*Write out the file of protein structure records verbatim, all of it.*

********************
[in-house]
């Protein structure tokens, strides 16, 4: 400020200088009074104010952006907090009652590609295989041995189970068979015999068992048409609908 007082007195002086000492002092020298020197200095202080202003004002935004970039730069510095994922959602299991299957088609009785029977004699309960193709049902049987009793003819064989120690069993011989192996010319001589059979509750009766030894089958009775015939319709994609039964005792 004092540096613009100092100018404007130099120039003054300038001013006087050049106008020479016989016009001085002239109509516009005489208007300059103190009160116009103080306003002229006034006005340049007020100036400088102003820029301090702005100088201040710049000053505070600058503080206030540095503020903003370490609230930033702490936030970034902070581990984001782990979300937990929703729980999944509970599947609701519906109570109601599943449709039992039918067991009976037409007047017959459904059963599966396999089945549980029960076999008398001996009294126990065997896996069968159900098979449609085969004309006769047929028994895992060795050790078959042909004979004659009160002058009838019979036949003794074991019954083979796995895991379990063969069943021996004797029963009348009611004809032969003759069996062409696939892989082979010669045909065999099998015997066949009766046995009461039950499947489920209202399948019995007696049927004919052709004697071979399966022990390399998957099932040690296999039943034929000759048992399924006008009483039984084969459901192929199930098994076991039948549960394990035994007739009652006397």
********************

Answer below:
[in-house]
């Protein structure tokens, strides 16, 4: 400020200088009074104010952006907090009652590609295989041995189970068979015999068992048409609908 007082007195002086000492002092020298020197200095202080202003004002935004970039730069510095994922959602299991299957088609009785029977004699309960193709049902049987009793003819064989120690069993011989192996010319001589059979509750009766030894089958009775015939319709994609039964005792 004092540096613009100092100018404007130099120039003054300038001013006087050049106008020479016989016009001085002239109509516009005489208007300059103190009160116009103080306003002229006034006005340049007020100036400088102003820029301090702005100088201040710049000053505070600058503080206030540095503020903003370490609230930033702490936030970034902070581990984001782990979300937990929703729980999944509970599947609701519906109570109601599943449709039992039918067991009976037409007047017959459904059963599966396999089945549980029960076999008398001996009294126990065997896996069968159900098979449609085969004309006769047929028994895992060795050790078959042909004979004659009160002058009838019979036949003794074991019954083979796995895991379990063969069943021996004797029963009348009611004809032969003759069996062409696939892989082979010669045909065999099998015997066949009766046995009461039950499947489920209202399948019995007696049927004919052709004697071979399966022990390399998957099932040690296999039943034929000759048992399924006008009483039984084969459901192929199930098994076991039948549960394990035994007739009652006397």